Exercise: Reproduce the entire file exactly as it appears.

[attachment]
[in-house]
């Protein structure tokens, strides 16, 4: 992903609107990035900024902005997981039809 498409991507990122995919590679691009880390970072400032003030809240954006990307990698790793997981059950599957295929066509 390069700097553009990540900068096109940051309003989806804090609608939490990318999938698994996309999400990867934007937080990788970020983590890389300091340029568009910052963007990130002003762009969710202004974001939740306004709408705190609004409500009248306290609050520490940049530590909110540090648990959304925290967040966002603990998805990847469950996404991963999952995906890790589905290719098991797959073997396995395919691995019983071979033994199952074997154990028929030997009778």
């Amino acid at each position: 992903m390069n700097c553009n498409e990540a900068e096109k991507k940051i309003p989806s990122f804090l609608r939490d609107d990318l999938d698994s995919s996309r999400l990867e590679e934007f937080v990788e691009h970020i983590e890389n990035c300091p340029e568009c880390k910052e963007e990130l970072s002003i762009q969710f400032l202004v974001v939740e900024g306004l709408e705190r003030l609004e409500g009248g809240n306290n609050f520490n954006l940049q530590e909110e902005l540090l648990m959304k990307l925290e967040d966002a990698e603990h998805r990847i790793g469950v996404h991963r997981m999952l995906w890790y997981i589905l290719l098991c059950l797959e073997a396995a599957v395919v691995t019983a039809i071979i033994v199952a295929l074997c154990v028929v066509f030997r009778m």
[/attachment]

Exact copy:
[in-house]
């Protein structure tokens, strides 16, 4: 992903609107990035900024902005997981039809 498409991507990122995919590679691009880390970072400032003030809240954006990307990698790793997981059950599957295929066509 390069700097553009990540900068096109940051309003989806804090609608939490990318999938698994996309999400990867934007937080990788970020983590890389300091340029568009910052963007990130002003762009969710202004974001939740306004709408705190609004409500009248306290609050520490940049530590909110540090648990959304925290967040966002603990998805990847469950996404991963999952995906890790589905290719098991797959073997396995395919691995019983071979033994199952074997154990028929030997009778």
């Amino acid at each position: 992903m390069n700097c553009n498409e990540a900068e096109k991507k940051i309003p989806s990122f804090l609608r939490d609107d990318l999938d698994s995919s996309r999400l990867e590679e934007f937080v990788e691009h970020i983590e890389n990035c300091p340029e568009c880390k910052e963007e990130l970072s002003i762009q969710f400032l202004v974001v939740e900024g306004l709408e705190r003030l609004e409500g009248g809240n306290n609050f520490n954006l940049q530590e909110e902005l540090l648990m959304k990307l925290e967040d966002a990698e603990h998805r990847i790793g469950v996404h991963r997981m999952l995906w890790y997981i589905l290719l098991c059950l797959e073997a396995a599957v395919v691995t019983a039809i071979i033994v199952a295929l074997c154990v028929v066509f030997r009778m």